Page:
And apparently I am inadvertently on a Juan Diego Florez bender. Or possibly whoever it is that buys DVDs for the library is on a Juan Diego Florez bender. Either way, here he is again as Arturo Talbo. I may have said this before, but there is something funny about the Italianization of Talbot to Talbo. I am not sure why it is funny, but it is. It happens in Donizetti’s Maria Stuarda too. ‘Talbo’ strikes me as somewhere between a good name for a puppy and a character in a Rudyard Kipling story. But anyway. Arturo Talbo, a young Englishman who has mislaid several of his consonants decided to place love above political loyalty, sort of, is sung by Juan Diego Florez who is probably exactly the sort of tenor you want for this. As I mentioned in the context of the Donizetti opera last week, this is his element. He knows the style, he can reach all those tortuous high notes, and he looks the part. This is not specific to him, really, but on the subject of style, I did notice that at one point he rendered “regina” as “re – ina”. I remember hearing Joan Sutherland do this too when singing Alcina, and at the time I figured that since people say she had terrible diction, maybe that was an example of it. As far as I know, “regina” is the standard Italian word for queen. Does skipping the ‘g’ make the vowels easier to sing under some circumstances? Or is this just a weird coincidence?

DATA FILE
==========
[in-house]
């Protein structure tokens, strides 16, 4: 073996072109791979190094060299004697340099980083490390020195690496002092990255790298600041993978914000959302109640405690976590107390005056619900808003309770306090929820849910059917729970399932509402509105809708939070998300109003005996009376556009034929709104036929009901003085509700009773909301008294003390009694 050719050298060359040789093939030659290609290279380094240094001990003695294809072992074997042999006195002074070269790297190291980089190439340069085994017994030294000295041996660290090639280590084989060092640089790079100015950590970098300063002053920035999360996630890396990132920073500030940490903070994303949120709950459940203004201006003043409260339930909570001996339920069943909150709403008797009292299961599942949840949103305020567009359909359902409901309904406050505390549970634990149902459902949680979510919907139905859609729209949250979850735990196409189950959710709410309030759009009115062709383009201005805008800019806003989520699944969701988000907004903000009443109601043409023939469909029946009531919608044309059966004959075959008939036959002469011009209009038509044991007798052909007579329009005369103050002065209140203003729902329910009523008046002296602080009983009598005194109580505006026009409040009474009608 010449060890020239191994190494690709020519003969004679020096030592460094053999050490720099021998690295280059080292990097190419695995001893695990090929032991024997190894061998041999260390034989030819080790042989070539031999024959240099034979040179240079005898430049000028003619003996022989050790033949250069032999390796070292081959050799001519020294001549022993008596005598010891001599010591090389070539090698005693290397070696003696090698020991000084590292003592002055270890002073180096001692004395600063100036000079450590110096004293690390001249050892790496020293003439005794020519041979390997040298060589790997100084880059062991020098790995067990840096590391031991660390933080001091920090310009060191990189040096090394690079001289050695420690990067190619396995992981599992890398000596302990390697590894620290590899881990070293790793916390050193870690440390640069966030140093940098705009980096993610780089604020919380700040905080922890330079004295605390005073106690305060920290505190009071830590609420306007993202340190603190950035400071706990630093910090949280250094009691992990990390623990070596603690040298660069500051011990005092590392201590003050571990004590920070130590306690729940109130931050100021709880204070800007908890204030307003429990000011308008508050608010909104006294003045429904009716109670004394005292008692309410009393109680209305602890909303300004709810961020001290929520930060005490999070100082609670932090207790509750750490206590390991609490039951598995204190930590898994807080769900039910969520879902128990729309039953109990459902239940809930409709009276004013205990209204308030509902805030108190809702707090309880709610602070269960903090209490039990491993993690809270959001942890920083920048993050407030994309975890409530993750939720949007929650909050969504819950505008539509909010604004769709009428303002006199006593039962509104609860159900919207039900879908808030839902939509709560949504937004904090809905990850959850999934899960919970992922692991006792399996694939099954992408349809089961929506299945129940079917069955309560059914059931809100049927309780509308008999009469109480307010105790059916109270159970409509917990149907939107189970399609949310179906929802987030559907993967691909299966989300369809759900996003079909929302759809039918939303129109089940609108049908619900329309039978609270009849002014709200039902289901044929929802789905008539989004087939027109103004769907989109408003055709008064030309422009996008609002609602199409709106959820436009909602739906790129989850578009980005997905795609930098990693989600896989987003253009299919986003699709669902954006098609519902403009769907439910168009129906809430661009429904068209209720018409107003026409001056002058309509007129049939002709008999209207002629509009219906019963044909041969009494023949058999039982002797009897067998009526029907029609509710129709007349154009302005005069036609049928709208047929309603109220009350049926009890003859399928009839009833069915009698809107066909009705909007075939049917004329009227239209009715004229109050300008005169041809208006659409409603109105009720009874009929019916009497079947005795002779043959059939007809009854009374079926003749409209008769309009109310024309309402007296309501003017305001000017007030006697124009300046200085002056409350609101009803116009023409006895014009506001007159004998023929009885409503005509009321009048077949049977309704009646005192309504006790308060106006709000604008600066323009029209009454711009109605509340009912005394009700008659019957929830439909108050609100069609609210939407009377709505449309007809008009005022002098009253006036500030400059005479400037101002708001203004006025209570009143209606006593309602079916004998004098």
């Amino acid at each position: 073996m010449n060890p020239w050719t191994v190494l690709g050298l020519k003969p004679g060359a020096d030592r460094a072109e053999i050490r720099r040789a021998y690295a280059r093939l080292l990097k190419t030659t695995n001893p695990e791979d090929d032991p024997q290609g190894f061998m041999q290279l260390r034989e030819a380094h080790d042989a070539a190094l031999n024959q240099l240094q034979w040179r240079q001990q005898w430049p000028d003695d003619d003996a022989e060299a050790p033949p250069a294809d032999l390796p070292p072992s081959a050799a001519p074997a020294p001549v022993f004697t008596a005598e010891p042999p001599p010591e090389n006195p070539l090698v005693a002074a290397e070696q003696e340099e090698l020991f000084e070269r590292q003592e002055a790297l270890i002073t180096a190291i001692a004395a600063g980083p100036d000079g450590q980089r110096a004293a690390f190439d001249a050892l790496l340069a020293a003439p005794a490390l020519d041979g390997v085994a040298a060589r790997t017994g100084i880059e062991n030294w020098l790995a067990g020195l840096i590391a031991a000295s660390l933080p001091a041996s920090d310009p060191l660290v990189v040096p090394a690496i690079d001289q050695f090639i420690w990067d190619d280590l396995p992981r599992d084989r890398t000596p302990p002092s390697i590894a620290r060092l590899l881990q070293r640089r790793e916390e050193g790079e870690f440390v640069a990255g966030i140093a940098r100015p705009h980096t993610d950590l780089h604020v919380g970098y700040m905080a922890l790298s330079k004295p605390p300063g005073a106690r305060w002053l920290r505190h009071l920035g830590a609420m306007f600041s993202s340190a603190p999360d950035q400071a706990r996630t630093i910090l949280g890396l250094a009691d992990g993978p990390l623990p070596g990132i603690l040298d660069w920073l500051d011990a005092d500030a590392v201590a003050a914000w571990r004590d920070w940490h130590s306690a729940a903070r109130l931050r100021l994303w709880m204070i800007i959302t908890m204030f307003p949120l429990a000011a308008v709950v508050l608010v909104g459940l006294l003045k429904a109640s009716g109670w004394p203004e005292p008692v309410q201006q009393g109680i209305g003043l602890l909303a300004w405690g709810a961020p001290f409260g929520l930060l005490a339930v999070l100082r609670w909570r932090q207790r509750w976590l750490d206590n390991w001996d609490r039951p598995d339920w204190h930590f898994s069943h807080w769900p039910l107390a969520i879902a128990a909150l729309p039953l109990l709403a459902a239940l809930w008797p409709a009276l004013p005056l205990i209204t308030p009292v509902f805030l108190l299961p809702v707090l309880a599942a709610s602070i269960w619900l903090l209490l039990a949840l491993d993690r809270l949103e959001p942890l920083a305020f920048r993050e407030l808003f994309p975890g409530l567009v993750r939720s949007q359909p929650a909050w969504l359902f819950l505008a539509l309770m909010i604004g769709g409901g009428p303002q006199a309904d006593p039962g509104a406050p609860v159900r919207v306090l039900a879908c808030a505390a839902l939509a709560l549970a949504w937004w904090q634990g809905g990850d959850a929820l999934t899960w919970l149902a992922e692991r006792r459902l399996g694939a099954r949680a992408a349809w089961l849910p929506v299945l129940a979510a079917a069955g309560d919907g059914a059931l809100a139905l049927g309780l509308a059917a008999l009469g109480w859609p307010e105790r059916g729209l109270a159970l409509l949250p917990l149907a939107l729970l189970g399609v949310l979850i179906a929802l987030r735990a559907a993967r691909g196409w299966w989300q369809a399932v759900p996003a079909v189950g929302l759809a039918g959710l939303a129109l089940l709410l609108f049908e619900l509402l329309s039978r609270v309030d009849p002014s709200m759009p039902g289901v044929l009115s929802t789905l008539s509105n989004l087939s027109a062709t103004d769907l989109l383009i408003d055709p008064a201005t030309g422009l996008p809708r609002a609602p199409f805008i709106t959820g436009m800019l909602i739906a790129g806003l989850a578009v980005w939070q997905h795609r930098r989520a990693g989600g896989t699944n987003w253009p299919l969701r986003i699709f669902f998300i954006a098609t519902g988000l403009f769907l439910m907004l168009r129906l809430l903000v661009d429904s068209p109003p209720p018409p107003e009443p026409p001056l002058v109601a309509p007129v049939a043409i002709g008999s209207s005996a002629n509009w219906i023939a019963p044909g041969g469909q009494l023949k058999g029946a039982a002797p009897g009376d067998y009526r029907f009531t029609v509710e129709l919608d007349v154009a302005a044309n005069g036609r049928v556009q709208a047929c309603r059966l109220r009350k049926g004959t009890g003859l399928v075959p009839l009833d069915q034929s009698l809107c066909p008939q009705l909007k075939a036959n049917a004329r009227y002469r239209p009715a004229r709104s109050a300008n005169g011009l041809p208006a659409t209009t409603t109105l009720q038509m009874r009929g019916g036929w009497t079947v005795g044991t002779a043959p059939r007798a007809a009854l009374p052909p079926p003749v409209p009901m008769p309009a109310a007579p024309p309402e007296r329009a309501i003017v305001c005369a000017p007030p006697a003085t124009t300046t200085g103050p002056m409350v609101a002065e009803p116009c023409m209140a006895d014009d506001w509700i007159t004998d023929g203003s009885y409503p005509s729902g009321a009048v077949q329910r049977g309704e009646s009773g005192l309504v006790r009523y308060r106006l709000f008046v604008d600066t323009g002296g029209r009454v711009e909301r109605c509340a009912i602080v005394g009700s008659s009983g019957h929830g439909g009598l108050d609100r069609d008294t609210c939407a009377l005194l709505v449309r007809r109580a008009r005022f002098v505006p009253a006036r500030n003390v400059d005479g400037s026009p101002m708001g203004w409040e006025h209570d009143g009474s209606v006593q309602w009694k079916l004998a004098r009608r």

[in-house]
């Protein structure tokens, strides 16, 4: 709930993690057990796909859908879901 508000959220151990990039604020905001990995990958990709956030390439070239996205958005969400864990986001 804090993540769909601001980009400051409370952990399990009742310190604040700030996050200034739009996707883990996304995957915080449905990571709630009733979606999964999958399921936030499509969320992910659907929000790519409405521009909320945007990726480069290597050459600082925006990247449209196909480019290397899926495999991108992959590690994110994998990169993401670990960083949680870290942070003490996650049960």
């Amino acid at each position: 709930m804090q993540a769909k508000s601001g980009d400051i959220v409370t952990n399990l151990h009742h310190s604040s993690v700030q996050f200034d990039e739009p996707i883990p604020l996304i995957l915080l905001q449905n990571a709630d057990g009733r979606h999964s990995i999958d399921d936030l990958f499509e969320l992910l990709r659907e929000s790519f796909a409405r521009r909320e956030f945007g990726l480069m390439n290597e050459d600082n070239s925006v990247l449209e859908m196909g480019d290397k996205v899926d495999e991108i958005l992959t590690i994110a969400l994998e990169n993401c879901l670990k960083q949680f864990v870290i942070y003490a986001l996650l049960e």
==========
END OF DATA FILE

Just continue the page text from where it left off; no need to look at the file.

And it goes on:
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11 thoughts on “Bellini – I Puritani / Teatro Comunale de Bologna (2)

  1. Maybe it was just Spanish asserting itself. You hear this sometimes among Spanish-speaking tenors. Though presumably this was not Sutherland’s excuse.

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    1. I think it was a momentary lapse into Spanish pronunciation. He actually pronounces the g the same as a Spanish j. As a rule his diction in any language is exemplary

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      1. I haven’t heard JDF’s performance here. Is it a high lying or fast moving bit? If one puts a real dj sound (is that how to spell a soft g?) it does stop the tone, so he (and Joan) probably made a deliberate pronunciation decision in order to maintain the vocal line.